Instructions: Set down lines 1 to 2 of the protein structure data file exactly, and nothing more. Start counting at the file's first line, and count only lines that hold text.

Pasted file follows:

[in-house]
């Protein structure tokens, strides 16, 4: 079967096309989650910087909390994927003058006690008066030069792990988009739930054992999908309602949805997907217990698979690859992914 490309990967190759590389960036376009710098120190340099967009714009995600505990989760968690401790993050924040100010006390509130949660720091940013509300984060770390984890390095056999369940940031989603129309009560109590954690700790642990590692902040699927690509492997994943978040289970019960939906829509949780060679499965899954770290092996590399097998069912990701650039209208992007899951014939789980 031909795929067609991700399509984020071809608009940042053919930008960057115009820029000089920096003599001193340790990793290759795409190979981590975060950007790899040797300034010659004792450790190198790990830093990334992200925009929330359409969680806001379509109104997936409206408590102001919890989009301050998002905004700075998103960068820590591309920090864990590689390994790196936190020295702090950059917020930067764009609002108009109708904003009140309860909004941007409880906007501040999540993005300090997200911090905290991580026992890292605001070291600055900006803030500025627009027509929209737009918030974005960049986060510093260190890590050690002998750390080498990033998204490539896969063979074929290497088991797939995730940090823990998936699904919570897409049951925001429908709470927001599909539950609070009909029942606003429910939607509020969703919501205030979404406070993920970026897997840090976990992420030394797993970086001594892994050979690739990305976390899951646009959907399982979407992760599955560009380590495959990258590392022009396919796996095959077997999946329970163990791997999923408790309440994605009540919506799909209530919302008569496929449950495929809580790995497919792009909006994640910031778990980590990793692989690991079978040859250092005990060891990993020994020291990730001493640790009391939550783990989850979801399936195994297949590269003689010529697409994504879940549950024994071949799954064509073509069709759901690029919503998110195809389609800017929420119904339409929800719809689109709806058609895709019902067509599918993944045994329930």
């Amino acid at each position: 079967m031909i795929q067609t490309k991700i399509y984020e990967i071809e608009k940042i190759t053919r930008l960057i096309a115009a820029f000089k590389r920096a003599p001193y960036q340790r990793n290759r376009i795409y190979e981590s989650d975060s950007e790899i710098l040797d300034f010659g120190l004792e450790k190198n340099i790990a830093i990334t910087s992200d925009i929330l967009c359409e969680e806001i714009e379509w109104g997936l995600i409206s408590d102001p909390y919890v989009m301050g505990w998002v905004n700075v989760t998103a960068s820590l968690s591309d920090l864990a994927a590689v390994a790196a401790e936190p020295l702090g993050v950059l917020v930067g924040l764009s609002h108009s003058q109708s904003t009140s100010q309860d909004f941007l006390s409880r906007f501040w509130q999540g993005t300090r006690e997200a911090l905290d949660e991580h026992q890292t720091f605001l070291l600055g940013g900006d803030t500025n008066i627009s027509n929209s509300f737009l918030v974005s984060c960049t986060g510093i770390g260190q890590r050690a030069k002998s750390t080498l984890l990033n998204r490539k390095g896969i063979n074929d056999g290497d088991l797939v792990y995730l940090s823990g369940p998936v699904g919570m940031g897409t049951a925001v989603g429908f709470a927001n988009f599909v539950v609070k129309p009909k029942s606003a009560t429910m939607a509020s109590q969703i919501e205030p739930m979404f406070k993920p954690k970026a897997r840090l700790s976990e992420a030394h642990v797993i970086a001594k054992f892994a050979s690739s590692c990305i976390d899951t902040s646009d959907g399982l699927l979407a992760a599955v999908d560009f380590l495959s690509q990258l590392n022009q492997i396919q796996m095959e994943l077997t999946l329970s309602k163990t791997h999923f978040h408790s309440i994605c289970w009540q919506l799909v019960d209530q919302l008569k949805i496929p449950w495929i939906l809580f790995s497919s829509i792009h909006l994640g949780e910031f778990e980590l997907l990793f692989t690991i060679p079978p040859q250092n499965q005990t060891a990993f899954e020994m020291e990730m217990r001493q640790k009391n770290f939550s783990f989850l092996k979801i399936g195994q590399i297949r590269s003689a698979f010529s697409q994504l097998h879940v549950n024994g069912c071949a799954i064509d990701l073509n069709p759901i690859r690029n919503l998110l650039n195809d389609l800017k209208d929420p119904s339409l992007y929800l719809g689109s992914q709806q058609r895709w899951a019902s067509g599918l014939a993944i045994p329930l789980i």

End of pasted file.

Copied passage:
[in-house]
């Protein structure tokens, strides 16, 4: 079967096309989650910087909390994927003058006690008066030069792990988009739930054992999908309602949805997907217990698979690859992914 490309990967190759590389960036376009710098120190340099967009714009995600505990989760968690401790993050924040100010006390509130949660720091940013509300984060770390984890390095056999369940940031989603129309009560109590954690700790642990590692902040699927690509492997994943978040289970019960939906829509949780060679499965899954770290092996590399097998069912990701650039209208992007899951014939789980 031909795929067609991700399509984020071809608009940042053919930008960057115009820029000089920096003599001193340790990793290759795409190979981590975060950007790899040797300034010659004792450790190198790990830093990334992200925009929330359409969680806001379509109104997936409206408590102001919890989009301050998002905004700075998103960068820590591309920090864990590689390994790196936190020295702090950059917020930067764009609002108009109708904003009140309860909004941007409880906007501040999540993005300090997200911090905290991580026992890292605001070291600055900006803030500025627009027509929209737009918030974005960049986060510093260190890590050690002998750390080498990033998204490539896969063979074929290497088991797939995730940090823990998936699904919570897409049951925001429908709470927001599909539950609070009909029942606003429910939607509020969703919501205030979404406070993920970026897997840090976990992420030394797993970086001594892994050979690739990305976390899951646009959907399982979407992760599955560009380590495959990258590392022009396919796996095959077997999946329970163990791997999923408790309440994605009540919506799909209530919302008569496929449950495929809580790995497919792009909006994640910031778990980590990793692989690991079978040859250092005990060891990993020994020291990730001493640790009391939550783990989850979801399936195994297949590269003689010529697409994504879940549950024994071949799954064509073509069709759901690029919503998110195809389609800017929420119904339409929800719809689109709806058609895709019902067509599918993944045994329930």